During winter or on any rainy day, nothing warms the soul more than a savory soup. But which soups pair best with cabernet sauvignon, the king of red wines? Traditionally, soup is considered difficult to pair with wine due to texture and temperature, but there are always exceptions to the rules–and tips for finding the perfect wine and soup pairing that suits your palate. Because many soups are delicate in flavor, you need a wine pairing that acts as supporting actor and not the star of the table. That means cabernets with higher acidity, lower alcohol and softer tannins tend to be more versatile with different soups than the powerhouse styles.
Try these tweaks to three classic recipes to make your soup sing with a glass of balanced, silky cabernet.
This recipe’s unctuous broth has the body and depth to pair with elegant cabernet sauvignons (lower in alcohol and tannin), and we’re partial to how its Asian spices interact with the dark fruit flavors in the young 2012 Jordan. Charring the scallions and onion on the grill also enhances the food pairing with cabernet, as the alliums’ smokiness complements the subtle barrel toasting nuances in the wine. View the recipe >>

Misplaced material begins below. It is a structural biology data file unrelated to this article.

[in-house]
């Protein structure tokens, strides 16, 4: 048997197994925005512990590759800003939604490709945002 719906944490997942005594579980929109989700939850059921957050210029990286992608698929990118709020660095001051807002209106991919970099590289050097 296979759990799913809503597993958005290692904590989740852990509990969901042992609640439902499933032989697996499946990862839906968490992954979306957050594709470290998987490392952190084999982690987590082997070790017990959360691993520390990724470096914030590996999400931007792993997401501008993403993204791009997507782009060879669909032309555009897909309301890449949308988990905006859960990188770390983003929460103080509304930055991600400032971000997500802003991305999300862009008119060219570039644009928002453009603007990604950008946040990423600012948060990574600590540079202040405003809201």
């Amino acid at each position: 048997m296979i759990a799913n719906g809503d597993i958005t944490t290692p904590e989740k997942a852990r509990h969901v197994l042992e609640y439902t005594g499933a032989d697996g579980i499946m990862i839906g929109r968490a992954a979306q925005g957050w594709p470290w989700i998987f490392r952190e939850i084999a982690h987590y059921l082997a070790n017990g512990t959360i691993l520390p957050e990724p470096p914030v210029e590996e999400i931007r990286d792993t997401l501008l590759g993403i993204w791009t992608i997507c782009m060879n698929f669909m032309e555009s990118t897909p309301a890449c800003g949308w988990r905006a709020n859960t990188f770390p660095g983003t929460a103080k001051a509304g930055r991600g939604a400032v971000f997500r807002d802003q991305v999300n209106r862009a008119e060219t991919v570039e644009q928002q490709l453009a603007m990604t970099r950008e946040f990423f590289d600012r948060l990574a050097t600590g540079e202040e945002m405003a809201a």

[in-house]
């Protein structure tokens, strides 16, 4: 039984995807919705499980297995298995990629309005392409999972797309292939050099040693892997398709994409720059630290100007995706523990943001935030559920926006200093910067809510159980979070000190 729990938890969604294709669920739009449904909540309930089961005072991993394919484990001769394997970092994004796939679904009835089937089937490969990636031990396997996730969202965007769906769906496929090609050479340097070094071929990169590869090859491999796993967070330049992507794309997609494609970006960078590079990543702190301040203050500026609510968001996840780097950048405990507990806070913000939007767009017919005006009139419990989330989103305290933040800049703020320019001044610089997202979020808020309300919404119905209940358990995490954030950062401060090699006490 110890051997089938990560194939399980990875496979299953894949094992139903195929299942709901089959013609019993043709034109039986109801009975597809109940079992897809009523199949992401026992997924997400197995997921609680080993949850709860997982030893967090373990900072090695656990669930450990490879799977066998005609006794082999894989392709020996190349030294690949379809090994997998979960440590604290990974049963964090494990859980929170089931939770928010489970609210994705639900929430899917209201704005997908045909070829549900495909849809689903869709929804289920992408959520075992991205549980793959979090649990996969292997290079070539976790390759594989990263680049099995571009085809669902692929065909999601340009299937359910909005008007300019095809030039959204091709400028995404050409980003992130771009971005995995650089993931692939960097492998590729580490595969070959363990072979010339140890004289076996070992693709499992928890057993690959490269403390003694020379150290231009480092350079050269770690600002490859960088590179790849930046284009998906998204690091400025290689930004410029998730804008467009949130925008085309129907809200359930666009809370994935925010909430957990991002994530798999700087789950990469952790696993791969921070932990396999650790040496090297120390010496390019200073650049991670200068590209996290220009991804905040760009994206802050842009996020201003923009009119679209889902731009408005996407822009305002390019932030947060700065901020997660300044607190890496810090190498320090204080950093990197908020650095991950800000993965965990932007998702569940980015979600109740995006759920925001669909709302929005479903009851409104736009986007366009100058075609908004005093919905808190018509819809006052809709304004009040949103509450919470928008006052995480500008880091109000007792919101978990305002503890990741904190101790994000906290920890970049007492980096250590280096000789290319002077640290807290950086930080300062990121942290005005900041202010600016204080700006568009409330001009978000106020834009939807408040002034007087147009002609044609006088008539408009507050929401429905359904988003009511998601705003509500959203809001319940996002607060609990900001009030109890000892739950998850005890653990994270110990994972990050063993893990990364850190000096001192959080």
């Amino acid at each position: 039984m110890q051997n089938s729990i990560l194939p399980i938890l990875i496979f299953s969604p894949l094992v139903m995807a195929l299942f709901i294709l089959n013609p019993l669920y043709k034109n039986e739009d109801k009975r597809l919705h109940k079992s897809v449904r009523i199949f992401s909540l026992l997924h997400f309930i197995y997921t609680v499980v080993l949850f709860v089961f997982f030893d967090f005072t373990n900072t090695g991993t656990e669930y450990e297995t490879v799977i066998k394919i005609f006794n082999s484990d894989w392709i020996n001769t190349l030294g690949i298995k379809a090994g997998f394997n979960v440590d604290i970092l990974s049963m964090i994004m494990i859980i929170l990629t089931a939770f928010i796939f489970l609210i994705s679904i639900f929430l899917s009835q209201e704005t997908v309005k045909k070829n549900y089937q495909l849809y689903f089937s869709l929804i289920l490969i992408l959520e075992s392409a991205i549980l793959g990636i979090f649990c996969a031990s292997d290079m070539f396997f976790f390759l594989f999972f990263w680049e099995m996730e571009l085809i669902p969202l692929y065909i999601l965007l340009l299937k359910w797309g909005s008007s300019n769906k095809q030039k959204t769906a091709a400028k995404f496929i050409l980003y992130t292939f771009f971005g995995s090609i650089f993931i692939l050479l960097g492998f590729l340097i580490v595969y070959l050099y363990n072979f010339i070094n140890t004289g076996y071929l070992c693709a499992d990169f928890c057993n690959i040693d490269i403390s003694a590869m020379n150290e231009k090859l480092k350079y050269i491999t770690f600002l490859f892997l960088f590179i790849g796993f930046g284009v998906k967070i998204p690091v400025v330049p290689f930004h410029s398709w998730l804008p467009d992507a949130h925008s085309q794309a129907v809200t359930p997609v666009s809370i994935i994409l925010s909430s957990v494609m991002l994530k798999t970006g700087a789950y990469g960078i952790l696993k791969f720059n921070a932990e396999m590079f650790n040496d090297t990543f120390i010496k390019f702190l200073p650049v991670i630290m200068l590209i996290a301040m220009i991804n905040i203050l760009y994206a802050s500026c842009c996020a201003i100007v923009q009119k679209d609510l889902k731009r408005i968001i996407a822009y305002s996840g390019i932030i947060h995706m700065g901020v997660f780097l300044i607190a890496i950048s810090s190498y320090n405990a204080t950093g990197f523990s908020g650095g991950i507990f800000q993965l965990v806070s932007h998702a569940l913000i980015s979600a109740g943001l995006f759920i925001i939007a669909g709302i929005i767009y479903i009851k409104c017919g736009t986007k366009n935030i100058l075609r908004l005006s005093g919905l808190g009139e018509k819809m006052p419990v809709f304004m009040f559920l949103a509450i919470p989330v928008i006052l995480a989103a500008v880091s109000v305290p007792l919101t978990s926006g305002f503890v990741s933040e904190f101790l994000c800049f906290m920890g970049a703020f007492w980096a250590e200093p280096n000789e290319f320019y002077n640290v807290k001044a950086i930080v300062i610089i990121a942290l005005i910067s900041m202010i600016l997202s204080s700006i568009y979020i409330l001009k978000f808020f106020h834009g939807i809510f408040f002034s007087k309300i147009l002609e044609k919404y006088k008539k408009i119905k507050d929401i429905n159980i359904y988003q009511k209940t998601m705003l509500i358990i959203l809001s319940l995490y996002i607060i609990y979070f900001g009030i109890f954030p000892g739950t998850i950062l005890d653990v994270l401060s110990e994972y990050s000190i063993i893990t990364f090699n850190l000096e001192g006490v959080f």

Cabernet lovers can create a harmonious food and wine pairing with a few modifications to a traditional butternut squash soup recipe. Substitute black pepper for sugar, remove the mascarpone cream and add sage to complement the wine’s natural herbaceous notes. Be mindful of the sweetness in the vegetables, as the sugar can overpower the essential fruit flavors in the wine. Carefully counter-balance that sweetness with acidity by adding sherry vinegar to taste. Garnish with black walnuts to highlight the fruit and tannins in a younger cabernet. For a decadent touch, a quenelle of pork rillettes can be added before serving. A young Bordeaux or Bordeaux-like California Cabernet should work best in this pairing, such as the 2011 Jordan. View the recipe >>
For those who love aged cabernet with more than ten years in the bottle, simply substitute shallot for the sweet Maui onion in this classic soup. (Maui onions work better with chardonnay, contrasting the vegetable’s sweetness and the white wine’s acidity.) Follow the same seasoning and sautéing instructions for the shallots, but deglaze with a young cabernet instead of chardonnay and deglaze the pan early—before the sugars have completely caramelized. This further tames the sweetness of the soup, which can make a red wine taste tart or bitter. A rich stock with beef bones and/or beef stock instead of chicken better aligns with the silky body of an older cabernet like the 2002 Jordan. Using marjoram instead of parsley also complements the aromatic profile of the wine. Long-roasted savory vegetables can also be added to the soup, but avoid carrots due to sweetness. View the recipe >>
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